Earlier this week, the U.S. Senate Intelligence Committee released a bi-partisan report examining the Bush administration's reasons for going to war in Iraq. Two days later, a British panel chaired by former cabinet secretary Robin Butler released a similar report, taking aim at the Blair government's claims. Both reports paint a disturbing picture of flawed intelligence and mistakes made at the highest level of government. The reaction abroad to the reports highlights the continuing erosion of U.S. credibility overseas. Below is a sample of the global commentary:


"The Senate committee has come to the conclusion that a policy of containment was preferable to invasion. President Bush's problems in Iraq are of his own making. Now that he finds it difficult to extricate the U.S. from the rising flames of insurgency and guerrilla war in Iraq, his withdrawal routes are becoming fewer by the day."

Free Press Journal, July 13, 2004


"Judgment and trust are central features of modern government and politics. This was highlighted in the decisions made by the British and United States governments to wage war against Iraq over the last two years. Yesterday's report by the Butler inquiry into the role of intelligence in Britain's decision-making on the war reinforces the point… Nobody is blamed for the intelligence failures and its terms of reference precluded a close examination of the political responsibility for the decision to go to war on false premises. Political judgment, trust and credibility are the longer term casualties of this affair."

Irish Times, July 15, 2004


"[T]he U.S. Senate report on intelligence about Iraqi weapons of mass destruction has confirmed the massive destruction of the other justification of the American 'hawks' for attacking Iraq, i.e., the direct threat that Saddam Hussein's weapons of mass destruction represented. And indeed, these weapons have never been found."

Le Soir, July 13, 2004


"Much has already been said about Bush’s mistakes relating to Iraq. But it is worth it to look at them as a whole…. If the intelligence services functioned poorly (as had already happened on September 11), the political responsibility rests with the president. It is even worse if they were pressured into saying what best suited the invasion enthusiasts…. There are those who speak of lies and not of mistakes. We had good faith in Bush: we are left with the mistakes. But aren't these too many mistakes for the president of the only superpower to make?"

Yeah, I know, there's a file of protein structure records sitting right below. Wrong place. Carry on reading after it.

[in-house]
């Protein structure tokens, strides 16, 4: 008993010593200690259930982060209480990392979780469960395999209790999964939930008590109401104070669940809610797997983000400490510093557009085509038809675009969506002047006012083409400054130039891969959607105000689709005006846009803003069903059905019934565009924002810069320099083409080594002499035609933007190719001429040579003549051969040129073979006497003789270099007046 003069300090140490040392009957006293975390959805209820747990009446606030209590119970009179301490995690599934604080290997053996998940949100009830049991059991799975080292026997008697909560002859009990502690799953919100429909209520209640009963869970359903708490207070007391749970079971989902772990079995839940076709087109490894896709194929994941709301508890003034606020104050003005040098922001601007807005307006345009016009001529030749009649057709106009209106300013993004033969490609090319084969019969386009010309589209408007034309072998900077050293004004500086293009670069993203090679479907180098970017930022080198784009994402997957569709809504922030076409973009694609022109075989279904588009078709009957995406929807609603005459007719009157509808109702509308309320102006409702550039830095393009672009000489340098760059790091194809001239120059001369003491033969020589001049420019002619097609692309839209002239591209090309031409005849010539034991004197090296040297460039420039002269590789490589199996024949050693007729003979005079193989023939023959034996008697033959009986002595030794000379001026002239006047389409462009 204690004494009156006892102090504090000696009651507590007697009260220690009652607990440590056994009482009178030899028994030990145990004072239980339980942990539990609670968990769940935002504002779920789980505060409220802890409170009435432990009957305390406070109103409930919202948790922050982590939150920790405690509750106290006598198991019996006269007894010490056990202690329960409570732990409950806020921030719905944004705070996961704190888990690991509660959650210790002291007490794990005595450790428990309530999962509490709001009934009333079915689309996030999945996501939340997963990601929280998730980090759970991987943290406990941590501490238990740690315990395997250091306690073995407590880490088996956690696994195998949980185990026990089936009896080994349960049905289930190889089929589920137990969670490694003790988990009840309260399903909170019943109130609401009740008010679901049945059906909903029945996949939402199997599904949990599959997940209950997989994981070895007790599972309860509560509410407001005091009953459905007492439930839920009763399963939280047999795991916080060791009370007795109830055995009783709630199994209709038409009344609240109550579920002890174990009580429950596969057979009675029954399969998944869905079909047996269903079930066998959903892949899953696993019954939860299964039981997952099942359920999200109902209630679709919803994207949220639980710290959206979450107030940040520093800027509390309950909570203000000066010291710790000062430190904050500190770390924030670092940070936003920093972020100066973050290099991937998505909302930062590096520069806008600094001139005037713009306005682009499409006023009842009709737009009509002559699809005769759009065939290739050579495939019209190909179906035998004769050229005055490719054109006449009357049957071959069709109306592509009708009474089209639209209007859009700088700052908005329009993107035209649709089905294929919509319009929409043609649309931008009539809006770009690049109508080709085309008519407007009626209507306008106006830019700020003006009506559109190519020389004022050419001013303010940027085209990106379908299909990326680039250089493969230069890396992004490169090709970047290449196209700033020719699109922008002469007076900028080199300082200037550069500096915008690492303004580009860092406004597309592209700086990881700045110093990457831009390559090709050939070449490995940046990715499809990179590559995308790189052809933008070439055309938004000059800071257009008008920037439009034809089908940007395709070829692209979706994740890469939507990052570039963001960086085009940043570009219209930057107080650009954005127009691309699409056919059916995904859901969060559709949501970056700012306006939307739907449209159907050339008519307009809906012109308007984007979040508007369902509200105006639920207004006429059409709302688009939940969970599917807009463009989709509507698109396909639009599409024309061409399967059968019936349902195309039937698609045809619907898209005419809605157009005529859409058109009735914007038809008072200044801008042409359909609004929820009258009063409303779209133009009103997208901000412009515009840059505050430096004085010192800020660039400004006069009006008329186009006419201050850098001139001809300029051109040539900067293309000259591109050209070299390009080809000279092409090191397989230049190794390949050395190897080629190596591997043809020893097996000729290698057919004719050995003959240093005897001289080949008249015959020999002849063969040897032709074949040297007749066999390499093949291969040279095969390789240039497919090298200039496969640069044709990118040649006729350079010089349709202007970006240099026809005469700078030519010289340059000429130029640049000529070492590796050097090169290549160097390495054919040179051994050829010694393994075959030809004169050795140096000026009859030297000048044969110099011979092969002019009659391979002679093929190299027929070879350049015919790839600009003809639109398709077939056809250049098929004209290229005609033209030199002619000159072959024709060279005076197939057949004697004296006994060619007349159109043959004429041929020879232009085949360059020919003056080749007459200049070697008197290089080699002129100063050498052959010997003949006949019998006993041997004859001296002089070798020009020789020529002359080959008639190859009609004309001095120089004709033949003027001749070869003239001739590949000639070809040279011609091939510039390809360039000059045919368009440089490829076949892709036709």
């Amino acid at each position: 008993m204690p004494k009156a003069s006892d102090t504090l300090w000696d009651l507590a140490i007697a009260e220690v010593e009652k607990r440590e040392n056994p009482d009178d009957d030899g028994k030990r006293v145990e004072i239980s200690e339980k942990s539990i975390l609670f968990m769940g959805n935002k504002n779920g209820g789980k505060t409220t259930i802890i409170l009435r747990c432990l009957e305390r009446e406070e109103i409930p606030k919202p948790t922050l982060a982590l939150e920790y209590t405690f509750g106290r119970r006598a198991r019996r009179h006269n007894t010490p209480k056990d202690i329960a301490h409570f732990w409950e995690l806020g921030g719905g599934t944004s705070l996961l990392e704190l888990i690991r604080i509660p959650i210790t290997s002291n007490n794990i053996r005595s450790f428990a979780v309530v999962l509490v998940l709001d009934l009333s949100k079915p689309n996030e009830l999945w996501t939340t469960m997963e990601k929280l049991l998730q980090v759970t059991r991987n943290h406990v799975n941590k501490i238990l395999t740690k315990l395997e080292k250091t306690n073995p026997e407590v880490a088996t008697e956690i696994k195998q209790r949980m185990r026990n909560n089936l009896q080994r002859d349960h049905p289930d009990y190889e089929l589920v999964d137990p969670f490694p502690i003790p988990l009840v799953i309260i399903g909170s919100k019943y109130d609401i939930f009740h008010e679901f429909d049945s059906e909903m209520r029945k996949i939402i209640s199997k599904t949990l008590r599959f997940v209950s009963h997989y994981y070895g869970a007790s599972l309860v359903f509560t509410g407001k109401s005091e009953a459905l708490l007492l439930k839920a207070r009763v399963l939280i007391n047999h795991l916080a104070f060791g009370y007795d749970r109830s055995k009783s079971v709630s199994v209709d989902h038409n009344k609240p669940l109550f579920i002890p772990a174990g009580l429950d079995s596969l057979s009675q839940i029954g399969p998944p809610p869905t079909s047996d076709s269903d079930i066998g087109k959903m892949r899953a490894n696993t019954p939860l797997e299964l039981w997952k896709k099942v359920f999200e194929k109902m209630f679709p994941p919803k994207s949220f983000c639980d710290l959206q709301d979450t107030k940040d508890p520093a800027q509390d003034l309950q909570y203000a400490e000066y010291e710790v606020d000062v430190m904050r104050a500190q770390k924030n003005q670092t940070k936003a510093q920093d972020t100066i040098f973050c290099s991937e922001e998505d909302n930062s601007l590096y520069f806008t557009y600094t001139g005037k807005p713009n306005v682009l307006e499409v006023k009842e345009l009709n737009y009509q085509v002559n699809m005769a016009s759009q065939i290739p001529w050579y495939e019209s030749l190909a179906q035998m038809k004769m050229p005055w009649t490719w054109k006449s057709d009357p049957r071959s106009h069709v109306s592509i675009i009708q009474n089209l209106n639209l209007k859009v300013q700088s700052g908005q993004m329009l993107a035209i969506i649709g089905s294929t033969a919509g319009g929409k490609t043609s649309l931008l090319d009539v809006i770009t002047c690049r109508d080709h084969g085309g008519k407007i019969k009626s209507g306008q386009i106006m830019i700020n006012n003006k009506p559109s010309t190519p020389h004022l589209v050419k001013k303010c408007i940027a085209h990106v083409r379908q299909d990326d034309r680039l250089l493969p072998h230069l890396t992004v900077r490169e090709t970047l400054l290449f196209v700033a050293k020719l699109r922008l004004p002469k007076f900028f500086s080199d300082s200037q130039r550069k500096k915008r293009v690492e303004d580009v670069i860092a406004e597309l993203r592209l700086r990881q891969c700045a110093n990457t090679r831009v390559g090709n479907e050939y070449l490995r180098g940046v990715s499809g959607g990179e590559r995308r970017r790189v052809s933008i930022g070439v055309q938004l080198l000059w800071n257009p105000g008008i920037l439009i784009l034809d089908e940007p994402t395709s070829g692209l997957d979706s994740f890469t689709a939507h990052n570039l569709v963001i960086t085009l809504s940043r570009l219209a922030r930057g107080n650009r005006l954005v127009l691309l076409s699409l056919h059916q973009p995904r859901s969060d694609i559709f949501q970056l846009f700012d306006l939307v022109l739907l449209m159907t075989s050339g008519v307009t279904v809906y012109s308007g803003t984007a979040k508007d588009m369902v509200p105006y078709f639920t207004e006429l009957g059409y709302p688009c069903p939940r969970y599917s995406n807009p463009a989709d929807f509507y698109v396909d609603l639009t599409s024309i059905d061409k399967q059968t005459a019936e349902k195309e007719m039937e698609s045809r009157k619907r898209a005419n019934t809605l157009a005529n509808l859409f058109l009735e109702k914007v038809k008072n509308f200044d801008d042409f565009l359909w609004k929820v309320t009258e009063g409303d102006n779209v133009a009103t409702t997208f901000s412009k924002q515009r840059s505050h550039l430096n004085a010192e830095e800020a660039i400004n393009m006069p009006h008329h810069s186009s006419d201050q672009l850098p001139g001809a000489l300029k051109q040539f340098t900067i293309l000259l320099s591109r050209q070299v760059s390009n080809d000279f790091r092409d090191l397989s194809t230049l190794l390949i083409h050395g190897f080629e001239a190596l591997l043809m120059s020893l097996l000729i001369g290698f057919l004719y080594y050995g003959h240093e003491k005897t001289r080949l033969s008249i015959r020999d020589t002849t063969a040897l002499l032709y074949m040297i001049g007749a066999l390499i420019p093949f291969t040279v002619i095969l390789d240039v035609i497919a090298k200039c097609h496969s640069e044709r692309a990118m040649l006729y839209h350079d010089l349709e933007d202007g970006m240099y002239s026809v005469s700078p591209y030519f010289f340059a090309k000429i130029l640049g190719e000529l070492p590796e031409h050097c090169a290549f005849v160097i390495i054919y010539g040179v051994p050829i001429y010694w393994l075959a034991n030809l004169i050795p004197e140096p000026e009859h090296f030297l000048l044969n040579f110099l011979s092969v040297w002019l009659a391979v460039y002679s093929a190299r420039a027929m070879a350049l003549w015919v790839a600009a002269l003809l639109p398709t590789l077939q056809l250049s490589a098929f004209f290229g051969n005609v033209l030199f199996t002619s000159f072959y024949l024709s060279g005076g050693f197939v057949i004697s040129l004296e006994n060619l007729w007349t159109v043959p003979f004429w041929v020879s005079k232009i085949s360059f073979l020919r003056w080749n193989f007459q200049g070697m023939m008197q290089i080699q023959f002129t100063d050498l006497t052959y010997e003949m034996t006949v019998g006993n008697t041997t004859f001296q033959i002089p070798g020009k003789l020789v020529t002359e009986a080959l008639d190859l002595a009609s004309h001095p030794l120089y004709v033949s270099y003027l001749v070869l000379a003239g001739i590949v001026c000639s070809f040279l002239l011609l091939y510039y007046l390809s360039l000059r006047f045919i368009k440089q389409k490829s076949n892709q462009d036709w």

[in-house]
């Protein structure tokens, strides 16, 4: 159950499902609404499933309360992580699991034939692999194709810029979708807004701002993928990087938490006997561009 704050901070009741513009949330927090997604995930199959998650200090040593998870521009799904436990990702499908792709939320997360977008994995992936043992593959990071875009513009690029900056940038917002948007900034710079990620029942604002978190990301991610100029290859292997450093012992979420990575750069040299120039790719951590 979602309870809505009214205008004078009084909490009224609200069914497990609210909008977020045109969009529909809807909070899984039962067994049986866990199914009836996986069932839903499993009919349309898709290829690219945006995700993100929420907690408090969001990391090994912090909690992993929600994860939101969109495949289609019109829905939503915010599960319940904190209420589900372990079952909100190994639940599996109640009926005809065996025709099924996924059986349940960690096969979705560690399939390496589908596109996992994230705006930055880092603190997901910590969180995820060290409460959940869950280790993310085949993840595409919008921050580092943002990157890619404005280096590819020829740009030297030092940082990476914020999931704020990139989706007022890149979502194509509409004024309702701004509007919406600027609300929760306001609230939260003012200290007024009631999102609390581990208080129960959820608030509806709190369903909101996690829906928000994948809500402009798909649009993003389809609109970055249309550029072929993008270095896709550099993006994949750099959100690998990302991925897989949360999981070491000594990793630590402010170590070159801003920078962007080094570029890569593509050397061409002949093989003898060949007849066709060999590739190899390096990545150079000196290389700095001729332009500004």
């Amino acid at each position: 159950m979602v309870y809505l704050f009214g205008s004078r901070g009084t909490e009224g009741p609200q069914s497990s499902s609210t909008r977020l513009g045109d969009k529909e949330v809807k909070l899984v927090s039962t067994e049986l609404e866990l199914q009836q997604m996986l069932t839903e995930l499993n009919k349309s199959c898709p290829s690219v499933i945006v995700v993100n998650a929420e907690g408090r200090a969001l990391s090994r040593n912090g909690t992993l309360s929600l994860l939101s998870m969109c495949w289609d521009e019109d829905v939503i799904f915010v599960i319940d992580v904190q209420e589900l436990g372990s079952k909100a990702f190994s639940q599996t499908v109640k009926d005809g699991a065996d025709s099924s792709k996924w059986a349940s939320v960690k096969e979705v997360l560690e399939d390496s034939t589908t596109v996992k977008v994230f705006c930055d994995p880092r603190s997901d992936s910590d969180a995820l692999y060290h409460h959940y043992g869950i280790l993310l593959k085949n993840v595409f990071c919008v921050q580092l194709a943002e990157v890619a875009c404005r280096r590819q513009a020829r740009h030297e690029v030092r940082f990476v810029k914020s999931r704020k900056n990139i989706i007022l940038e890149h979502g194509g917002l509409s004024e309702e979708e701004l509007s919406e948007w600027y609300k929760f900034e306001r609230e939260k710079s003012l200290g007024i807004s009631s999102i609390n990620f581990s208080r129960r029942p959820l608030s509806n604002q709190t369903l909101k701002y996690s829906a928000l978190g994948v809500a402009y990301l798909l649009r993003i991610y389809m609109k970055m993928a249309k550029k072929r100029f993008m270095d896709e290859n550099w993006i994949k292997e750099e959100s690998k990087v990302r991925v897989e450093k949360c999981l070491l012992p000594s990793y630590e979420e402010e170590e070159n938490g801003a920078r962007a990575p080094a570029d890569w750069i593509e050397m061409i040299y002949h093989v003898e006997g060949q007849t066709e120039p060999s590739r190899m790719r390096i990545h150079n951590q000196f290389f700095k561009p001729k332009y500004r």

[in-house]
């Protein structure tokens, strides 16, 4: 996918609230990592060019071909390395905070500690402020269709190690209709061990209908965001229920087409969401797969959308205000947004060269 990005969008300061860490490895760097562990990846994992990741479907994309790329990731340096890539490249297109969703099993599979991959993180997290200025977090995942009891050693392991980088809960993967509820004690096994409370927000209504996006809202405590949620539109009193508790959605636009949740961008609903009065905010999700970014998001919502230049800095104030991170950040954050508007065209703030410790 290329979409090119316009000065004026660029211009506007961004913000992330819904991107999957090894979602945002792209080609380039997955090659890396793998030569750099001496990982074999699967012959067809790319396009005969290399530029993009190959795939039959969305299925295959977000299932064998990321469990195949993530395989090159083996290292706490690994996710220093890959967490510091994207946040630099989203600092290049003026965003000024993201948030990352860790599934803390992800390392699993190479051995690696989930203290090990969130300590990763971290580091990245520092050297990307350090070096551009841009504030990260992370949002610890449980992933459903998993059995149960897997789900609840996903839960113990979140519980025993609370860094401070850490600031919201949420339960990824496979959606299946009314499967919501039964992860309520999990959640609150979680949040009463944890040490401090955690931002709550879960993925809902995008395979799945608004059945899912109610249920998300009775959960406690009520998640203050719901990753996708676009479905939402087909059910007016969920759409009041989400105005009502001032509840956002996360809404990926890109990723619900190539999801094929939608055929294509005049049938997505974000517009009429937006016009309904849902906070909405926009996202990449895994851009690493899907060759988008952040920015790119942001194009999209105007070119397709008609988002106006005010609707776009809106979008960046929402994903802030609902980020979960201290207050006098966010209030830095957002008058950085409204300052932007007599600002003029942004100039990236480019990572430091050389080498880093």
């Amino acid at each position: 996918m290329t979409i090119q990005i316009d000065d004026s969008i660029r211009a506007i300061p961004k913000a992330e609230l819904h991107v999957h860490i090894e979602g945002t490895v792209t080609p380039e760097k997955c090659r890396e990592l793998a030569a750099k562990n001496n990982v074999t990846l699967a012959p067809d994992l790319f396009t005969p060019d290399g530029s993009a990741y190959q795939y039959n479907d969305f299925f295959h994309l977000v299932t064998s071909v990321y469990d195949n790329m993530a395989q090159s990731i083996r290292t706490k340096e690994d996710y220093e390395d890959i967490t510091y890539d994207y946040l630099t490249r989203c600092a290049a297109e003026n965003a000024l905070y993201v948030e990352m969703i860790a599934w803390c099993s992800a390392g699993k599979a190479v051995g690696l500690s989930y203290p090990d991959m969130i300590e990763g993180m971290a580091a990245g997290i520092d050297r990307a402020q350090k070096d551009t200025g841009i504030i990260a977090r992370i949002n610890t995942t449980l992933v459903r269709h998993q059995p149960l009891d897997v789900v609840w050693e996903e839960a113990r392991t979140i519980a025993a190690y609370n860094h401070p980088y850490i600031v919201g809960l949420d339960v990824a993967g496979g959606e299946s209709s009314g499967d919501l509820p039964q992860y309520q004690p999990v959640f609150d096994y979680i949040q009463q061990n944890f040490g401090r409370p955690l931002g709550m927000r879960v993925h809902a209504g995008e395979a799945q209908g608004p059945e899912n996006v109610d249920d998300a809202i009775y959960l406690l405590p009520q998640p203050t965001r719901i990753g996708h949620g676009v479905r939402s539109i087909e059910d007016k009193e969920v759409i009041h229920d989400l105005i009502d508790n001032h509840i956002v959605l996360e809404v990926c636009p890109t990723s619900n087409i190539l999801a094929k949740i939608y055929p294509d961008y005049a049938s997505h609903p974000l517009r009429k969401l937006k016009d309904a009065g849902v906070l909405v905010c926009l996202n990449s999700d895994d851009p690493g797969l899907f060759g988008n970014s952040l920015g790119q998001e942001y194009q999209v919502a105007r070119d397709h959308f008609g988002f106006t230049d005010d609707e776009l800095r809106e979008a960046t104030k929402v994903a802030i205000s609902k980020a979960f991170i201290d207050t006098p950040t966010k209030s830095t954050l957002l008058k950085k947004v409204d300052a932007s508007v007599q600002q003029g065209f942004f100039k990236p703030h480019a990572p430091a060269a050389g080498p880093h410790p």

Diário de Notícias, July 14, 2004

Saudi Arabia

"Butler therefore has discharged the British government from any involvement in a plot to mislead Parliament and the voters into backing the war…. This comment resonates nicely with Tony Blair’s assertion last week that despite all the evidence to the contrary, WMD could still exist…. But the Blair government is unlikely to bring itself to say any such thing, because it is absolutely sure that in ousting Saddam Hussein, albeit at the cost of the subsequent months of chaos and terror, it was entirely right."

Arab News, July 15, 2004


"Three days after the publication of the devastating Senate report, [George W. Bush] tried to go back on the offensive, justifying once again, as if it were nothing, going to war with Iraq…. The problem that, sadly, George W. Bush always sweeps under the carpet, is that the conditions and justifications behind the war are not without importance."

Le Soleil, July 13, 2004


"The United States Senate has, in its report, made a scathing attack on the Bush administration and the CIA on going to war in Iraq. Simply stated the decision to go to war was based on false premises and on utterly flawed intelligence. It is now evident that the right wing hawks of the Pentagon of the Bush administration were hell bent to attack Iraq, and used intelligence, which they…[used] to mislead the Senate, the Congress and the people of the United States of America. Their lies have been made naked and they should resign."

Star, July 11, 2004

South Korea

"This unanimous report is especially noteworthy in that it has made clear that the U.S. administration's two biggest rationales for invading Iraq were totally groundless…. Nevertheless, far from apologizing to the Iraqis and the international community for the U.S. deceit and distortion, President Bush is repeating the same, false claims."

Hankyoreh Shinmun, July 13, 2004

The positions of American Progress, and our policy experts, are independent, and the findings and conclusions presented are those of American Progress alone. A full list of supporters is available here. American Progress would like to acknowledge the many generous supporters who make our work possible.